Posted by: Ken Harthun
Cyber warfare, Opinion, Remote Code Execution, Security, Security management, Vulnerabilities
It has long been an “everybody knows” that viruses and other malware cannot physically damage hardware. We’ve all seen those alarming emails that say, “…the virus destroys Sector Zero, thus permanently destroying the hard disk,” a statement we know is rubbish; at worst, the disk is rendered incapable of booting an OS, but the drive is still operable and the data recoverable. Seems that now, however, an HP researcher has found a way to exploit security vulnerabilities to create a permanent DOS (PDOS) attack by thrashing embedded hardware. From The Register:
The cyber-assault thrashes systems by abusing firmware update mechanisms. If successful, the so-called phlashing attack would force victims to replace systems.
The attack was demonstrated by Rich Smith, head of research for offensive technologies and threats at HP Systems Security Lab, at the EUSecWest security conference in London on Wednesday [21 May 2008]. Smith told Dark Reading that such a “permanent denial of service” attack could be carried out remotely over the internet.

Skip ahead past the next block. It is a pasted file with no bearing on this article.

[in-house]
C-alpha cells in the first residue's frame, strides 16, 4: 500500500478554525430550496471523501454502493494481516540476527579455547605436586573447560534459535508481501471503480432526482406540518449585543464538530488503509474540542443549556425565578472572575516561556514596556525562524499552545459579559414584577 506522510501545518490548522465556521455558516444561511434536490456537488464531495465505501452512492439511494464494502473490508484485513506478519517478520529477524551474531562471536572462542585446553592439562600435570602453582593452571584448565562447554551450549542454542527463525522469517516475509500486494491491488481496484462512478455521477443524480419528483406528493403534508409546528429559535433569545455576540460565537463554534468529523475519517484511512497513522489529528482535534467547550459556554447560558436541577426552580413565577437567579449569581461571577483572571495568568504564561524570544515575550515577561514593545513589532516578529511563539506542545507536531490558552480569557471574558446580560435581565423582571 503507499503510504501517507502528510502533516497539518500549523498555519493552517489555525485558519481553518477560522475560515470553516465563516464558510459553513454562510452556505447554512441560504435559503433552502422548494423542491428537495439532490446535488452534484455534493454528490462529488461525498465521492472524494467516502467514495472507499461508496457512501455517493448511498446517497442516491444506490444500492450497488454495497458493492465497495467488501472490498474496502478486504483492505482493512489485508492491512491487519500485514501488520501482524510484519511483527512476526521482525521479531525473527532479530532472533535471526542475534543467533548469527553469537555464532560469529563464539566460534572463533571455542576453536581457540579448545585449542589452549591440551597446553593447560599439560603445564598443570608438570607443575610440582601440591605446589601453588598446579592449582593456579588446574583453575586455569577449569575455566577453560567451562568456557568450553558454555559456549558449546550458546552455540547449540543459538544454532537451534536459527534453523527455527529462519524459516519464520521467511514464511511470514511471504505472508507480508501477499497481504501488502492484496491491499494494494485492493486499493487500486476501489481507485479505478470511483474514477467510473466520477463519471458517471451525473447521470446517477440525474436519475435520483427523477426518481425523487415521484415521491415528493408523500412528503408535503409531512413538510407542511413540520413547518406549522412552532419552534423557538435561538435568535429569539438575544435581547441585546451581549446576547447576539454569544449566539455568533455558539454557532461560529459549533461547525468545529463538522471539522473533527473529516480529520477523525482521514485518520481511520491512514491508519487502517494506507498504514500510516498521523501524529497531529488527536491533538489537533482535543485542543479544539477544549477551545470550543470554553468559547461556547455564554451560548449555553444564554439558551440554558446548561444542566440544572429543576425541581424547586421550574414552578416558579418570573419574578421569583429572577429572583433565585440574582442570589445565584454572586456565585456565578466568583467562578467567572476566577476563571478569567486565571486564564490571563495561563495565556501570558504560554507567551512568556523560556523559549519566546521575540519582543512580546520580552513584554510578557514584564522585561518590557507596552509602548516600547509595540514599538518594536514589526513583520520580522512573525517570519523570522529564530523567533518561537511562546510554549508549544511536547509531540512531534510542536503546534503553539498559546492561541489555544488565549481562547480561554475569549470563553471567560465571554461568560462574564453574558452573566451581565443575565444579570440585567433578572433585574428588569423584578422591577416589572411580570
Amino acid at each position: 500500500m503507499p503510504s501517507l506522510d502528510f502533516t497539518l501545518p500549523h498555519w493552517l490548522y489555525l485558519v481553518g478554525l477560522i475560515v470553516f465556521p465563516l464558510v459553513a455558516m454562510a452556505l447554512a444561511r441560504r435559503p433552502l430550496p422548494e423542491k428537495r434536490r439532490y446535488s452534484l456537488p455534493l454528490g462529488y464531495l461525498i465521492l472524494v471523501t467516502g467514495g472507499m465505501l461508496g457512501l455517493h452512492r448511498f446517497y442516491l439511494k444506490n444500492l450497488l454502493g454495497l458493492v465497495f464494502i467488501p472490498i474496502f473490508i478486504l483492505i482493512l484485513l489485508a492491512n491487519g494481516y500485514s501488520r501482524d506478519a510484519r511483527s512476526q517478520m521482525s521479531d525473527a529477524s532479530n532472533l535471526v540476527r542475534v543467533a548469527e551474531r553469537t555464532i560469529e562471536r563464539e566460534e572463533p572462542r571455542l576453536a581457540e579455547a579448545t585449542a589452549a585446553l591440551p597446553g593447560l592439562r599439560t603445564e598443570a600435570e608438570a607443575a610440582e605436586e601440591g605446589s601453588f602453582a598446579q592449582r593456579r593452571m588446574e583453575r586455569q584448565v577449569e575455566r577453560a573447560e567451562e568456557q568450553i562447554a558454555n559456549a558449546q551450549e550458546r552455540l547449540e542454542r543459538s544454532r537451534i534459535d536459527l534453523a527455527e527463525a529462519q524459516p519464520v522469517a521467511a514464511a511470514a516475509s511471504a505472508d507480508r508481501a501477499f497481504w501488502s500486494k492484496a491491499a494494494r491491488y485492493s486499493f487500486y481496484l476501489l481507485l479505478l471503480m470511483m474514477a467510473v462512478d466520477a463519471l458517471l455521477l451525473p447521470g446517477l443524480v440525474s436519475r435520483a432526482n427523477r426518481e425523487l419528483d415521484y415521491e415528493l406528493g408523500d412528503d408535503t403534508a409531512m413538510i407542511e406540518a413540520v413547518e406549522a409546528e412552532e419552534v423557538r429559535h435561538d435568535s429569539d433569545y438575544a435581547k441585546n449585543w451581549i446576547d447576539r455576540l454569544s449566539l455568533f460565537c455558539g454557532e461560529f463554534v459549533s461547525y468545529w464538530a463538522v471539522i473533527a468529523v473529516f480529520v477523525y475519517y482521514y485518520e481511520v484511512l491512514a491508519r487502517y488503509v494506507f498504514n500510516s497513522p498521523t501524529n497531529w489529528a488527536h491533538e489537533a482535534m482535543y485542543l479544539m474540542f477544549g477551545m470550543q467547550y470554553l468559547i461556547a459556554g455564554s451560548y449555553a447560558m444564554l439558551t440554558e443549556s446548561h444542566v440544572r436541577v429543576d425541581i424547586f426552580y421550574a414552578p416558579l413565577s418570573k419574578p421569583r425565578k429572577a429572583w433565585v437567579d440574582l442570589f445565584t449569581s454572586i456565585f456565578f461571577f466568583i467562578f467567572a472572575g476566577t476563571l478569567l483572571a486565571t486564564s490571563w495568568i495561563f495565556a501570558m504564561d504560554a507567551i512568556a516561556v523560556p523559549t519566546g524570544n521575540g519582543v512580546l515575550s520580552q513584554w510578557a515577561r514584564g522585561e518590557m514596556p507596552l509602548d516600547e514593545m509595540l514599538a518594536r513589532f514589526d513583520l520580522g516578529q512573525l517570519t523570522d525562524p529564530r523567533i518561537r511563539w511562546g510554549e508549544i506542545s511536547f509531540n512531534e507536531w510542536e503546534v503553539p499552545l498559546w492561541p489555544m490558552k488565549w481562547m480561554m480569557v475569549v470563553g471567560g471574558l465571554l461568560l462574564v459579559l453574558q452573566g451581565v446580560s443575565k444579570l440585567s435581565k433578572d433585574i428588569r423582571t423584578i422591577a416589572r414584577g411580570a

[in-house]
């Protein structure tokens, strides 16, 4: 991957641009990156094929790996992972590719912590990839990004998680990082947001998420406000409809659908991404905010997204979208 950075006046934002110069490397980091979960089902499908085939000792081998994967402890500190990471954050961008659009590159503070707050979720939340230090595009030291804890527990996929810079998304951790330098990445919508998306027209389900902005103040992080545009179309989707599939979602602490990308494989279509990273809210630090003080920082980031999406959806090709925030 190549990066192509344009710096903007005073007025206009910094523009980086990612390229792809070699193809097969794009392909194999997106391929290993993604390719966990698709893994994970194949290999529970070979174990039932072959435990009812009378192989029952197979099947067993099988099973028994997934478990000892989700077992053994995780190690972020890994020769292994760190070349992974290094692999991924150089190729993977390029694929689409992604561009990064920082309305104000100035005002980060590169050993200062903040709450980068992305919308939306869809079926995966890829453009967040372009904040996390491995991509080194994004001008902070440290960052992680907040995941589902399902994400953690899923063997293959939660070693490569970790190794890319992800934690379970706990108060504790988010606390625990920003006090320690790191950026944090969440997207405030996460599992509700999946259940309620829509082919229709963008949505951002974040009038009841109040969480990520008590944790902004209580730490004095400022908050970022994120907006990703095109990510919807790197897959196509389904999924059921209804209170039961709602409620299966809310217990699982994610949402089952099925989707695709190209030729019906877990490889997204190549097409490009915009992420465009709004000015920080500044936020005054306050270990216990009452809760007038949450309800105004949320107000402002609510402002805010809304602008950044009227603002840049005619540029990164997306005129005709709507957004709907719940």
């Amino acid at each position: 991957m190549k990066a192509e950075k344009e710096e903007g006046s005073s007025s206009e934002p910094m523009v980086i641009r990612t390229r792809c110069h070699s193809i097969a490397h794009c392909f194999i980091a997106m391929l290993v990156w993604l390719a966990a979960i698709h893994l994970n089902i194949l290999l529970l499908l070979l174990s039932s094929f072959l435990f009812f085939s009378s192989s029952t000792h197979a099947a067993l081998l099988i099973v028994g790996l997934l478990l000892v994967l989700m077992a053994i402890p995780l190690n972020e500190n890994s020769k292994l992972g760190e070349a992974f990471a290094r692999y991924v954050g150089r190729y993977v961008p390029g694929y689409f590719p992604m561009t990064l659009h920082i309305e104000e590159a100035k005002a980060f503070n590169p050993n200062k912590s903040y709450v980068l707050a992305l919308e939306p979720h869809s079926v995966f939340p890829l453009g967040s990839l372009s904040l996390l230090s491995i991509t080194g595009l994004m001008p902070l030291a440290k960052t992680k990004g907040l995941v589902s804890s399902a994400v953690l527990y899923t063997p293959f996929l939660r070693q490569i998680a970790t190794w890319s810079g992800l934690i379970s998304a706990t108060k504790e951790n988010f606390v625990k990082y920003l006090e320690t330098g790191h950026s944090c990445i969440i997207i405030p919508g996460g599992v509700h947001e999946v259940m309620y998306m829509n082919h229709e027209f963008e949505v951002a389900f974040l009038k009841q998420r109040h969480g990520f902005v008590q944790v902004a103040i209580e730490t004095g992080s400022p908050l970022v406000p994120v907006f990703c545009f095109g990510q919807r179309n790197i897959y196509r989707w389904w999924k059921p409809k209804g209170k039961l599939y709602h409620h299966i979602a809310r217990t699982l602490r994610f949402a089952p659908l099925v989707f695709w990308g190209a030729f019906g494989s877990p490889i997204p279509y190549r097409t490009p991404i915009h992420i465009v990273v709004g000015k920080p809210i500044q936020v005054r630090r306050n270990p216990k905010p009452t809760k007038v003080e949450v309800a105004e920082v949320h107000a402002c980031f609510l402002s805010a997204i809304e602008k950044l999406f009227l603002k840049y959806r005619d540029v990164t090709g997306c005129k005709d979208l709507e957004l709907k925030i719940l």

The attack would be carried out by exploiting flaws in remote management interfaces to gain access to the system and then flashing or fuzzing the firmware binaries to render the hardware useless. One such remote management interface is HP’s Integrated Lights Out (ILO) which is embedded in their ProLiant servers; however, Doug Hascall, an HP manager in charge of ILO firmware, believes the security architecture of the interface makes it invulnerable to the attack.
Security watchers, myself included, don’t see crackers destroying systems since there would be no money in it; rather, this attack could make it possible for them to plant malware inside of the firmware: a far more insidious threat. Moreover, a country’s enemies could use the technique as an effective cyberwarfare weapon either to take out critical infrastructure or to implant spyware to gather military intelligence.